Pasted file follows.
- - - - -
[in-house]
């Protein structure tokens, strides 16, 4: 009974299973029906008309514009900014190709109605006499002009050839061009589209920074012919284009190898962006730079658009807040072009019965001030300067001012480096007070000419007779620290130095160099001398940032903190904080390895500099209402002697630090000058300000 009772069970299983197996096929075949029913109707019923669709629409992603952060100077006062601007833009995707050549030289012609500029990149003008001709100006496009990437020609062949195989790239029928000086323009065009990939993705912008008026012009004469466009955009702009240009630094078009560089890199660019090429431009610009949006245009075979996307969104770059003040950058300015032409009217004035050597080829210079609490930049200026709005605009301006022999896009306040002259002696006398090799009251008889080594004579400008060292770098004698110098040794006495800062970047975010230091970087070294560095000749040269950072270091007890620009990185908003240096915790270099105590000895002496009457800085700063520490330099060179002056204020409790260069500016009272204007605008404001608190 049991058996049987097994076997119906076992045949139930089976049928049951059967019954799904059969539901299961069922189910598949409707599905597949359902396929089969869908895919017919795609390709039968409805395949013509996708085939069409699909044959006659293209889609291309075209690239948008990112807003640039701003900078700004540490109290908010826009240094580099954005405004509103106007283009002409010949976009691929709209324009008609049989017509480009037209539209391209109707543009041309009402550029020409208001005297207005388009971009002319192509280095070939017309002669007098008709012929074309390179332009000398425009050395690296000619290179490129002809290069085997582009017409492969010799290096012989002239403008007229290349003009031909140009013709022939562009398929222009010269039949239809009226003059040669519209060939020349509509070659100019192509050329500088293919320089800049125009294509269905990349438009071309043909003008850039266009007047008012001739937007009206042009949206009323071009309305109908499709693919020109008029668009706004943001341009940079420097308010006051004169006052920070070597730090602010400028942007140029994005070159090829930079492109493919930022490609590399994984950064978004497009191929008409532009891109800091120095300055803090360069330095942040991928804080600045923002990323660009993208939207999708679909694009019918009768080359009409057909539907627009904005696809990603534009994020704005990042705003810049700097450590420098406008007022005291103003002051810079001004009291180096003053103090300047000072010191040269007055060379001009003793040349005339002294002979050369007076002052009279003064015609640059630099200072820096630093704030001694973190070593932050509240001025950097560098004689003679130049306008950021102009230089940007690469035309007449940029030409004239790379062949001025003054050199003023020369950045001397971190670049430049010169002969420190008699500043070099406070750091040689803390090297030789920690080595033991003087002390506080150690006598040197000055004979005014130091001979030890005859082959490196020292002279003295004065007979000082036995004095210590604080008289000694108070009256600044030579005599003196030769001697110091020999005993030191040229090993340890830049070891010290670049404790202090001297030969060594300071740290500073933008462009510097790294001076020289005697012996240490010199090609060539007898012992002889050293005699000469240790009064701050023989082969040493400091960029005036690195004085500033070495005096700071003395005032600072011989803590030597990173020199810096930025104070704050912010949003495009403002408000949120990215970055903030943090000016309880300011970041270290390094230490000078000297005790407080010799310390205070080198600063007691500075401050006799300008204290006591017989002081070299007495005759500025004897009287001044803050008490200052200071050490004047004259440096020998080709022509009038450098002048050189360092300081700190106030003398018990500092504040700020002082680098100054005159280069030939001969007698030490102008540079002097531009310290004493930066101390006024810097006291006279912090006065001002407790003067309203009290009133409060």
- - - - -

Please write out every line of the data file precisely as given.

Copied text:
[in-house]
């Protein structure tokens, strides 16, 4: 009974299973029906008309514009900014190709109605006499002009050839061009589209920074012919284009190898962006730079658009807040072009019965001030300067001012480096007070000419007779620290130095160099001398940032903190904080390895500099209402002697630090000058300000 009772069970299983197996096929075949029913109707019923669709629409992603952060100077006062601007833009995707050549030289012609500029990149003008001709100006496009990437020609062949195989790239029928000086323009065009990939993705912008008026012009004469466009955009702009240009630094078009560089890199660019090429431009610009949006245009075979996307969104770059003040950058300015032409009217004035050597080829210079609490930049200026709005605009301006022999896009306040002259002696006398090799009251008889080594004579400008060292770098004698110098040794006495800062970047975010230091970087070294560095000749040269950072270091007890620009990185908003240096915790270099105590000895002496009457800085700063520490330099060179002056204020409790260069500016009272204007605008404001608190 049991058996049987097994076997119906076992045949139930089976049928049951059967019954799904059969539901299961069922189910598949409707599905597949359902396929089969869908895919017919795609390709039968409805395949013509996708085939069409699909044959006659293209889609291309075209690239948008990112807003640039701003900078700004540490109290908010826009240094580099954005405004509103106007283009002409010949976009691929709209324009008609049989017509480009037209539209391209109707543009041309009402550029020409208001005297207005388009971009002319192509280095070939017309002669007098008709012929074309390179332009000398425009050395690296000619290179490129002809290069085997582009017409492969010799290096012989002239403008007229290349003009031909140009013709022939562009398929222009010269039949239809009226003059040669519209060939020349509509070659100019192509050329500088293919320089800049125009294509269905990349438009071309043909003008850039266009007047008012001739937007009206042009949206009323071009309305109908499709693919020109008029668009706004943001341009940079420097308010006051004169006052920070070597730090602010400028942007140029994005070159090829930079492109493919930022490609590399994984950064978004497009191929008409532009891109800091120095300055803090360069330095942040991928804080600045923002990323660009993208939207999708679909694009019918009768080359009409057909539907627009904005696809990603534009994020704005990042705003810049700097450590420098406008007022005291103003002051810079001004009291180096003053103090300047000072010191040269007055060379001009003793040349005339002294002979050369007076002052009279003064015609640059630099200072820096630093704030001694973190070593932050509240001025950097560098004689003679130049306008950021102009230089940007690469035309007449940029030409004239790379062949001025003054050199003023020369950045001397971190670049430049010169002969420190008699500043070099406070750091040689803390090297030789920690080595033991003087002390506080150690006598040197000055004979005014130091001979030890005859082959490196020292002279003295004065007979000082036995004095210590604080008289000694108070009256600044030579005599003196030769001697110091020999005993030191040229090993340890830049070891010290670049404790202090001297030969060594300071740290500073933008462009510097790294001076020289005697012996240490010199090609060539007898012992002889050293005699000469240790009064701050023989082969040493400091960029005036690195004085500033070495005096700071003395005032600072011989803590030597990173020199810096930025104070704050912010949003495009403002408000949120990215970055903030943090000016309880300011970041270290390094230490000078000297005790407080010799310390205070080198600063007691500075401050006799300008204290006591017989002081070299007495005759500025004897009287001044803050008490200052200071050490004047004259440096020998080709022509009038450098002048050189360092300081700190106030003398018990500092504040700020002082680098100054005159280069030939001969007698030490102008540079002097531009310290004493930066101390006024810097006291006279912090006065001002407790003067309203009290009133409060």